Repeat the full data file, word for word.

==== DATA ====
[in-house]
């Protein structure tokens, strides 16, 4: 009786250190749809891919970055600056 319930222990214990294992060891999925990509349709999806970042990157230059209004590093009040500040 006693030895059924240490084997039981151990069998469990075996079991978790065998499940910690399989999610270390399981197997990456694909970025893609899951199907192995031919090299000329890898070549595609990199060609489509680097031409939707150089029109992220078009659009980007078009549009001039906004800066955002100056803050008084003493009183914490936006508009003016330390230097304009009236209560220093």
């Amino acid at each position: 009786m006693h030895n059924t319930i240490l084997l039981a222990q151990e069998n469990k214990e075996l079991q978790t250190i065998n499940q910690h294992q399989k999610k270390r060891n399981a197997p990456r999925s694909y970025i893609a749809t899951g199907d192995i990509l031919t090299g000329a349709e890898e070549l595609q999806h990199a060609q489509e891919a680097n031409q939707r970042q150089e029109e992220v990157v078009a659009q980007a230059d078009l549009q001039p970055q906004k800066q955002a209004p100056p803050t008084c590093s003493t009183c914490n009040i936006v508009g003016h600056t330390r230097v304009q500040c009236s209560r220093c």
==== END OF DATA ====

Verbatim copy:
[in-house]
């Protein structure tokens, strides 16, 4: 009786250190749809891919970055600056 319930222990214990294992060891999925990509349709999806970042990157230059209004590093009040500040 006693030895059924240490084997039981151990069998469990075996079991978790065998499940910690399989999610270390399981197997990456694909970025893609899951199907192995031919090299000329890898070549595609990199060609489509680097031409939707150089029109992220078009659009980007078009549009001039906004800066955002100056803050008084003493009183914490936006508009003016330390230097304009009236209560220093």
């Amino acid at each position: 009786m006693h030895n059924t319930i240490l084997l039981a222990q151990e069998n469990k214990e075996l079991q978790t250190i065998n499940q910690h294992q399989k999610k270390r060891n399981a197997p990456r999925s694909y970025i893609a749809t899951g199907d192995i990509l031919t090299g000329a349709e890898e070549l595609q999806h990199a060609q489509e891919a680097n031409q939707r970042q150089e029109e992220v990157v078009a659009q980007a230059d078009l549009q001039p970055q906004k800066q955002a209004p100056p803050t008084c590093s003493t009183c914490n009040i936006v508009g003016h600056t330390r230097v304009q500040c009236s209560r220093c």